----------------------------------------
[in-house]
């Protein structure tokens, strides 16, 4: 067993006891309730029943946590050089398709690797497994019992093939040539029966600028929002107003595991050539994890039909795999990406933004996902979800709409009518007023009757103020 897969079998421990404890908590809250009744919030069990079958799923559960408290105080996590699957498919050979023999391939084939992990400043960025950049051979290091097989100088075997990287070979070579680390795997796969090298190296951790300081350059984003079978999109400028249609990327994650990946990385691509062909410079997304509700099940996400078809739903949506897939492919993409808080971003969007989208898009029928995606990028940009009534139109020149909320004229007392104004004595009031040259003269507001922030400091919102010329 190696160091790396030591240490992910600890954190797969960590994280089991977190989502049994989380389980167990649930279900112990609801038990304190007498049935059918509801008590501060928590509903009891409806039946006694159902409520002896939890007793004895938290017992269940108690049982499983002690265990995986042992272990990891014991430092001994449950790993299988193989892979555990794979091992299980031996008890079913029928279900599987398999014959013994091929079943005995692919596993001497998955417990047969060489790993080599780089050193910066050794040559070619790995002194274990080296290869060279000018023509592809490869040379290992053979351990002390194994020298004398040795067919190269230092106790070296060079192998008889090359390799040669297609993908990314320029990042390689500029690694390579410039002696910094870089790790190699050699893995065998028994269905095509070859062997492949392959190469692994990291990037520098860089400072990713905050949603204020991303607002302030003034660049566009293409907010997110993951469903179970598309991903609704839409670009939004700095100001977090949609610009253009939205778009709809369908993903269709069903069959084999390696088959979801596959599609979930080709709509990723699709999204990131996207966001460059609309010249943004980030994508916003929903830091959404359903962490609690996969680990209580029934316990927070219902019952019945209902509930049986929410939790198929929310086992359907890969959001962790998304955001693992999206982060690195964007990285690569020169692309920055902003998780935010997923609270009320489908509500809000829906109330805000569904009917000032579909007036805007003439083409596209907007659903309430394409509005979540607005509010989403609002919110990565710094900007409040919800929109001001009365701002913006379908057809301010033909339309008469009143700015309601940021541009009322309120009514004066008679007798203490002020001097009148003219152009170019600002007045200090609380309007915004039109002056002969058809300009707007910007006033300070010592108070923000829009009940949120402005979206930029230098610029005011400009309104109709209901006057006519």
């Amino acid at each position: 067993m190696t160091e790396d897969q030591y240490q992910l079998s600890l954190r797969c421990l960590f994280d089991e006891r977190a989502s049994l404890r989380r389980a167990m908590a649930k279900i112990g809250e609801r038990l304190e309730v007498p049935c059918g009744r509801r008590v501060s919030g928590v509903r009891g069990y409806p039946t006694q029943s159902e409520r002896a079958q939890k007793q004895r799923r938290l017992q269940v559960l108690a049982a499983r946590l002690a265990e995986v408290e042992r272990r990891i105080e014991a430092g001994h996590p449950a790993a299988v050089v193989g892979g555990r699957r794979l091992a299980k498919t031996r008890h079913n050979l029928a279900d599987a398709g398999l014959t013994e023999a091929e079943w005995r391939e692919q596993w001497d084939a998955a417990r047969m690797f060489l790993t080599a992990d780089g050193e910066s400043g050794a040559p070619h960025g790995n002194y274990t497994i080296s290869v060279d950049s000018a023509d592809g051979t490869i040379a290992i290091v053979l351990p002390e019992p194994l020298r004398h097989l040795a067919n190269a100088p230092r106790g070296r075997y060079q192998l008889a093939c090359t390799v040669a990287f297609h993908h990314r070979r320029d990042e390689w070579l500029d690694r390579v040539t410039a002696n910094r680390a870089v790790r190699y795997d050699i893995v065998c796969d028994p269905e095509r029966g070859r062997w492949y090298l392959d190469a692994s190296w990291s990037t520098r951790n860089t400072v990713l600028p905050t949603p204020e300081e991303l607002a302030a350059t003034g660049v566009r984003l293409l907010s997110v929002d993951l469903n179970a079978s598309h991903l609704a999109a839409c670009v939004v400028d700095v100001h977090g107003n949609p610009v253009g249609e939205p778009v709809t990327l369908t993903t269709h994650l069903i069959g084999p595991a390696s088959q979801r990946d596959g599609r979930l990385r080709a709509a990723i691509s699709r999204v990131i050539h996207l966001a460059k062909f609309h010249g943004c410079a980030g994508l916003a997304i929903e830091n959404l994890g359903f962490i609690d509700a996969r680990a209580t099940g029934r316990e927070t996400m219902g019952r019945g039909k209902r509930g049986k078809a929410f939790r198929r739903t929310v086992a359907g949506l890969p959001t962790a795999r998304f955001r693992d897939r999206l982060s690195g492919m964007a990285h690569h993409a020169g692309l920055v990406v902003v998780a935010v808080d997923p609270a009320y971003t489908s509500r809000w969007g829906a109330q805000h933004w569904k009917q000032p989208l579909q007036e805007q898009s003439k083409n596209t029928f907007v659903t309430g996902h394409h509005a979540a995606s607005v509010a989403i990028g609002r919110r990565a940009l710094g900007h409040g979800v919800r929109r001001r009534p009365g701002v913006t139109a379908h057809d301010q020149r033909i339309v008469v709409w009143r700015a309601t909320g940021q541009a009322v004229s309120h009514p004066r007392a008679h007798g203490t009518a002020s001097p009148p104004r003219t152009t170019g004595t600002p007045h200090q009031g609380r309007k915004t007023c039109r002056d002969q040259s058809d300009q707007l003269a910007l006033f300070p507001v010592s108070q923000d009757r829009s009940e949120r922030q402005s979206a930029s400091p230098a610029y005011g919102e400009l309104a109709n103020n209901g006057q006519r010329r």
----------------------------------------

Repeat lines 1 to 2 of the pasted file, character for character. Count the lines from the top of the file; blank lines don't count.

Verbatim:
[in-house]
């Protein structure tokens, strides 16, 4: 067993006891309730029943946590050089398709690797497994019992093939040539029966600028929002107003595991050539994890039909795999990406933004996902979800709409009518007023009757103020 897969079998421990404890908590809250009744919030069990079958799923559960408290105080996590699957498919050979023999391939084939992990400043960025950049051979290091097989100088075997990287070979070579680390795997796969090298190296951790300081350059984003079978999109400028249609990327994650990946990385691509062909410079997304509700099940996400078809739903949506897939492919993409808080971003969007989208898009029928995606990028940009009534139109020149909320004229007392104004004595009031040259003269507001922030400091919102010329 190696160091790396030591240490992910600890954190797969960590994280089991977190989502049994989380389980167990649930279900112990609801038990304190007498049935059918509801008590501060928590509903009891409806039946006694159902409520002896939890007793004895938290017992269940108690049982499983002690265990995986042992272990990891014991430092001994449950790993299988193989892979555990794979091992299980031996008890079913029928279900599987398999014959013994091929079943005995692919596993001497998955417990047969060489790993080599780089050193910066050794040559070619790995002194274990080296290869060279000018023509592809490869040379290992053979351990002390194994020298004398040795067919190269230092106790070296060079192998008889090359390799040669297609993908990314320029990042390689500029690694390579410039002696910094870089790790190699050699893995065998028994269905095509070859062997492949392959190469692994990291990037520098860089400072990713905050949603204020991303607002302030003034660049566009293409907010997110993951469903179970598309991903609704839409670009939004700095100001977090949609610009253009939205778009709809369908993903269709069903069959084999390696088959979801596959599609979930080709709509990723699709999204990131996207966001460059609309010249943004980030994508916003929903830091959404359903962490609690996969680990209580029934316990927070219902019952019945209902509930049986929410939790198929929310086992359907890969959001962790998304955001693992999206982060690195964007990285690569020169692309920055902003998780935010997923609270009320489908509500809000829906109330805000569904009917000032579909007036805007003439083409596209907007659903309430394409509005979540607005509010989403609002919110990565710094900007409040919800929109001001009365701002913006379908057809301010033909339309008469009143700015309601940021541009009322309120009514004066008679007798203490002020001097009148003219152009170019600002007045200090609380309007915004039109002056002969058809300009707007910007006033300070010592108070923000829009009940949120402005979206930029230098610029005011400009309104109709209901006057006519």